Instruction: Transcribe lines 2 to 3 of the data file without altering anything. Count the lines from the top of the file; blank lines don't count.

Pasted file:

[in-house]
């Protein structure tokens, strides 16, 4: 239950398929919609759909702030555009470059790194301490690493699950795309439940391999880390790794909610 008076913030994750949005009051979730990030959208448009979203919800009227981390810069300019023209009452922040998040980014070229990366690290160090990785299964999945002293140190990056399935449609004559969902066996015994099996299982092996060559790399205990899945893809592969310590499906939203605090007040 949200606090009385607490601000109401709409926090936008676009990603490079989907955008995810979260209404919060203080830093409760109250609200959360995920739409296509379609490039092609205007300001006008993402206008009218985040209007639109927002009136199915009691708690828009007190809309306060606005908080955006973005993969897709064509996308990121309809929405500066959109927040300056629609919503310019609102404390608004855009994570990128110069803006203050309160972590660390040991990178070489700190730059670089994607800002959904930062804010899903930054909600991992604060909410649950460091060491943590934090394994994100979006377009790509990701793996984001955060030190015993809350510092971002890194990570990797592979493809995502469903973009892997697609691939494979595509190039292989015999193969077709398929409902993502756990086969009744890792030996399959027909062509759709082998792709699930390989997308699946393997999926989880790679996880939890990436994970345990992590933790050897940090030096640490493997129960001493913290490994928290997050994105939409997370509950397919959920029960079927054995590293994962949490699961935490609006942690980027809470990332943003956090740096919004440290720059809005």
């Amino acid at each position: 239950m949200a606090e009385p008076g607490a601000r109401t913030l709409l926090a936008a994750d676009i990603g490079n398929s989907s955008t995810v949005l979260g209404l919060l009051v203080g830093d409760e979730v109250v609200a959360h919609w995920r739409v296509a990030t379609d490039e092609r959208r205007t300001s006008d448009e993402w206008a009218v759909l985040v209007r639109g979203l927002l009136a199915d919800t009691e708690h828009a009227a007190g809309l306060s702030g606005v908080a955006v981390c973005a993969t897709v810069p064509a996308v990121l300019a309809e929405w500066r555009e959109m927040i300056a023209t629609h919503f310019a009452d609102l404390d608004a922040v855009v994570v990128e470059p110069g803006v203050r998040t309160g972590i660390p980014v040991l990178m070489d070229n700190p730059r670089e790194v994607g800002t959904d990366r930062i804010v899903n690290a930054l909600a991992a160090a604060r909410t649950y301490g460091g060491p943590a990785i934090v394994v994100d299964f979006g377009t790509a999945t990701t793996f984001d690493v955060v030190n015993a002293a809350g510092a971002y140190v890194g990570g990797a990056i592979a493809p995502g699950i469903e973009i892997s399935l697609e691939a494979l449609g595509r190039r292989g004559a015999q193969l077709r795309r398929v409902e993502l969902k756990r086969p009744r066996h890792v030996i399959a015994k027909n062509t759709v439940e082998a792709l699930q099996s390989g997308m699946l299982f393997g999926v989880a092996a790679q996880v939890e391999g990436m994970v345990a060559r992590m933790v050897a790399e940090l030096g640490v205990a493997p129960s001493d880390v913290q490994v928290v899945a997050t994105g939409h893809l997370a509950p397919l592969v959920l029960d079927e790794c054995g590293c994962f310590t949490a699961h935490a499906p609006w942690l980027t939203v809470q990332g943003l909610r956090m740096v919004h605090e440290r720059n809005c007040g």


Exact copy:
């Protein structure tokens, strides 16, 4: 239950398929919609759909702030555009470059790194301490690493699950795309439940391999880390790794909610 008076913030994750949005009051979730990030959208448009979203919800009227981390810069300019023209009452922040998040980014070229990366690290160090990785299964999945002293140190990056399935449609004559969902066996015994099996299982092996060559790399205990899945893809592969310590499906939203605090007040 949200606090009385607490601000109401709409926090936008676009990603490079989907955008995810979260209404919060203080830093409760109250609200959360995920739409296509379609490039092609205007300001006008993402206008009218985040209007639109927002009136199915009691708690828009007190809309306060606005908080955006973005993969897709064509996308990121309809929405500066959109927040300056629609919503310019609102404390608004855009994570990128110069803006203050309160972590660390040991990178070489700190730059670089994607800002959904930062804010899903930054909600991992604060909410649950460091060491943590934090394994994100979006377009790509990701793996984001955060030190015993809350510092971002890194990570990797592979493809995502469903973009892997697609691939494979595509190039292989015999193969077709398929409902993502756990086969009744890792030996399959027909062509759709082998792709699930390989997308699946393997999926989880790679996880939890990436994970345990992590933790050897940090030096640490493997129960001493913290490994928290997050994105939409997370509950397919959920029960079927054995590293994962949490699961935490609006942690980027809470990332943003956090740096919004440290720059809005």
């Amino acid at each position: 239950m949200a606090e009385p008076g607490a601000r109401t913030l709409l926090a936008a994750d676009i990603g490079n398929s989907s955008t995810v949005l979260g209404l919060l009051v203080g830093d409760e979730v109250v609200a959360h919609w995920r739409v296509a990030t379609d490039e092609r959208r205007t300001s006008d448009e993402w206008a009218v759909l985040v209007r639109g979203l927002l009136a199915d919800t009691e708690h828009a009227a007190g809309l306060s702030g606005v908080a955006v981390c973005a993969t897709v810069p064509a996308v990121l300019a309809e929405w500066r555009e959109m927040i300056a023209t629609h919503f310019a009452d609102l404390d608004a922040v855009v994570v990128e470059p110069g803006v203050r998040t309160g972590i660390p980014v040991l990178m070489d070229n700190p730059r670089e790194v994607g800002t959904d990366r930062i804010v899903n690290a930054l909600a991992a160090a604060r909410t649950y301490g460091g060491p943590a990785i934090v394994v994100d299964f979006g377009t790509a999945t990701t793996f984001d690493v955060v030190n015993a002293a809350g510092a971002y140190v890194g990570g990797a990056i592979a493809p995502g699950i469903e973009i892997s399935l697609e691939a494979l449609g595509r190039r292989g004559a015999q193969l077709r795309r398929v409902e993502l969902k756990r086969p009744r066996h890792v030996i399959a015994k027909n062509t759709v439940e082998a792709l699930q099996s390989g997308m699946l299982f393997g999926v989880a092996a790679q996880v939890e391999g990436m994970v345990a060559r992590m933790v050897a790399e940090l030096g640490v205990a493997p129960s001493d880390v913290q490994v928290v899945a997050t994105g939409h893809l997370a509950p397919l592969v959920l029960d079927e790794c054995g590293c994962f310590t949490a699961h935490a499906p609006w942690l980027t939203v809470q990332g943003l909610r956090m740096v919004h605090e440290r720059n809005c007040g």